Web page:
Oh, yeah, and Darth Vader shows up a couple of times.
One of my favorite things about this movie is that it doesn’t have all of the cheeky references the same way that TFA did. We get a cameo by C-3PO and R2-D2, but it seems to actually serve a purpose – C-3PO comments that they’re going to Scarif, letting us know how they got on Leia’s ship. We get an appearance from Bail Organa (Jimmy Smits) too, but again, we need him to explain why Leia gets involved. We almost get “I have a bad feeling about this,” but Jyn shushes K-2 before he can finish the line. Again, this is not a movie that’s all about fan service. This movie is about telling a story – it just so happens that the story is set in the Star Wars universe.
I’ve read some reviews that say this is more of a war movie than any of the other Star Wars films, and those reviews are right. This film blends action and war terror in a wonderfully effective way. Nothing about this is cartoonish, in contrast to the terrible action sequences in The Phantom Menace or any of the Clone War scenes in the prequels. This movie shows us the struggle of the Rebel Alliance and the desperation of the planets affected by the Empire. Though I was not prepared for everyone to die, I think it works here, because, again, it’s showing us the realities of this war. It should make us appreciate how far the Rebel Alliance has come in the next few movies as it becomes even more organized and actually presents challenges to the Empire. We get the feeling that before the battles in Rogue One, the Alliance hadn’t really been fighting the Empire through actual combat. The Empire had been free to run around and cause havoc wherever it wanted. But no more.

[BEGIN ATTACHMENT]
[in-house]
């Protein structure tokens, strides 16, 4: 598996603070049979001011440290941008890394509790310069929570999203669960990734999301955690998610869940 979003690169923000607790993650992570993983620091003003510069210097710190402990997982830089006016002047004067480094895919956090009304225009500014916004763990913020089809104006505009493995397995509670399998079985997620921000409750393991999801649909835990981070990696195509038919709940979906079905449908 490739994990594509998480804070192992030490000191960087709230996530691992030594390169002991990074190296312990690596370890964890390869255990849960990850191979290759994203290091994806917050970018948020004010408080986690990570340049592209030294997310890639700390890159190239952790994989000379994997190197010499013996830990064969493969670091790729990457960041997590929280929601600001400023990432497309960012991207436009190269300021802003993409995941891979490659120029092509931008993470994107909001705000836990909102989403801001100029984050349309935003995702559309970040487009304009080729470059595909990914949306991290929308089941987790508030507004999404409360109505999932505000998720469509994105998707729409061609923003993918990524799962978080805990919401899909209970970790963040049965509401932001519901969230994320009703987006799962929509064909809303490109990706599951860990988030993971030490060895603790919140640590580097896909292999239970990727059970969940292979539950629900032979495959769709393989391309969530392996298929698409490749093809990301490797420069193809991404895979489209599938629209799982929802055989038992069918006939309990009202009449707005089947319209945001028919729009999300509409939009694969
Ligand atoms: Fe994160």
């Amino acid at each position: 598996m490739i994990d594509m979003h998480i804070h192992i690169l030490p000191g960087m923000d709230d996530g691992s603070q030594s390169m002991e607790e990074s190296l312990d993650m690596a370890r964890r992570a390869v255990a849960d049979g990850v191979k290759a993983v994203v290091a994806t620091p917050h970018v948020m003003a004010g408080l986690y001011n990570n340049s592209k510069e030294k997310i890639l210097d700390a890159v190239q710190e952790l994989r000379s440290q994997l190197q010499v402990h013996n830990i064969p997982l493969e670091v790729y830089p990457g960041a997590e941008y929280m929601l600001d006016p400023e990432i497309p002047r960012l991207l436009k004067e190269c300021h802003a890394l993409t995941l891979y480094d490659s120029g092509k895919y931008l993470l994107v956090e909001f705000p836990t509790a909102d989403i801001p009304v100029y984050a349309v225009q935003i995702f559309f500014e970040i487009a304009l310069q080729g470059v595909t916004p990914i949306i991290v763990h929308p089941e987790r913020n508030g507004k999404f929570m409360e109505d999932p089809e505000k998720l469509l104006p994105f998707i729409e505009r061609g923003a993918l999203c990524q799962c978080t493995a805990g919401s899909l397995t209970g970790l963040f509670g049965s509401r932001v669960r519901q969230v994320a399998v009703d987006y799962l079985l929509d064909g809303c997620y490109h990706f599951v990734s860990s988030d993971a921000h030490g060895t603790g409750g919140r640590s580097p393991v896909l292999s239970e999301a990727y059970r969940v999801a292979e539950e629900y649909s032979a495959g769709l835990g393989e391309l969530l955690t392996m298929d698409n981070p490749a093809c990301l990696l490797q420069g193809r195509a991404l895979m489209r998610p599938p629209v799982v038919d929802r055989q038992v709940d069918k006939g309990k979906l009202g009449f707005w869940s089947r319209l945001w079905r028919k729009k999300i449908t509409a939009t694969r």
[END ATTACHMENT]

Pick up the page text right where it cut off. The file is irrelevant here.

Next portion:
Rogue One is not in the linear storyline of Episodes 1-7. That is made very clear to us right from the beginning, when we don’t get a scrolling text at the beginning of the film. This is a side story. But this story is one that exemplifies the heart and soul of the Star Wars universe. Ultimately, Star Wars was originally about a ragtag group of rebels battling a mighty, overpowering force that had the Dark Side at its advantage. It was a story about the underdog, a story about the little guy rising up, and yes, as was stated multiple times throughout the current film, a story about hope. It was about the hope of the Rebel Alliance to restore peace and justice to the galaxy, about the hope of Obi-Wan and Yoda to save the Jedi line through Luke and Leia, and about the hope that even the most evil among us, Vader, can be redeemed in the end.
Rogue One is unabashedly a story about hope – and more than that, it’s a story about hope when times are darkest. We know, as the faithful audience, that there’s going to be a happy (temporary) ending in a few movies when the Emperor is killed and the Empire is defeated. But our rebels don’t know that yet. All they know is that the war has just begun and that times are bleak. Despite that, our heroes don’t give up hope, even through the end of the movie. A friend who I saw the movie with said he didn’t understand the point of Baze reciting Chirrut’s line (“I am one with The Force, and The Force is with me”) as he crawls to his death. It’s all about hope. Baze has been dismissive of Chirrut’s repetition of the line earlier in the movie, and we get the feeling that Baze isn’t a believer in the Force the same way that Chirrut was. Nevertheless, at the end of his life, when he knows there is no way out – when he has to know that he’s about to die – he accepts The Force. If that’s not hope, I don’t know what is. Sorry to cross franchises, but do you remember Sam’s speech at the end of The Two Towers where he talks to Frodo about not giving up and fighting for what matters? The entire movie is just another version of that speech. And that’s exactly the movie we need right now.
Final Verdict: Do I think that Rogue One was more fun than TFA? Of course not. Do I think it’s a better film? Absolutely. And I think it’s questionable whether any of the Star Wars films are better than Rogue One other than The Empire Strikes Back. (Obviously, there’s no question that Rogue One blows the prequels out of the water.)
Dragons, what did you think about Rogue One? Are you as sad as I am that everyone died? (RIP, Cassian Andor, the newest and most fleeting love of my life.) Leave your thoughts in the comments!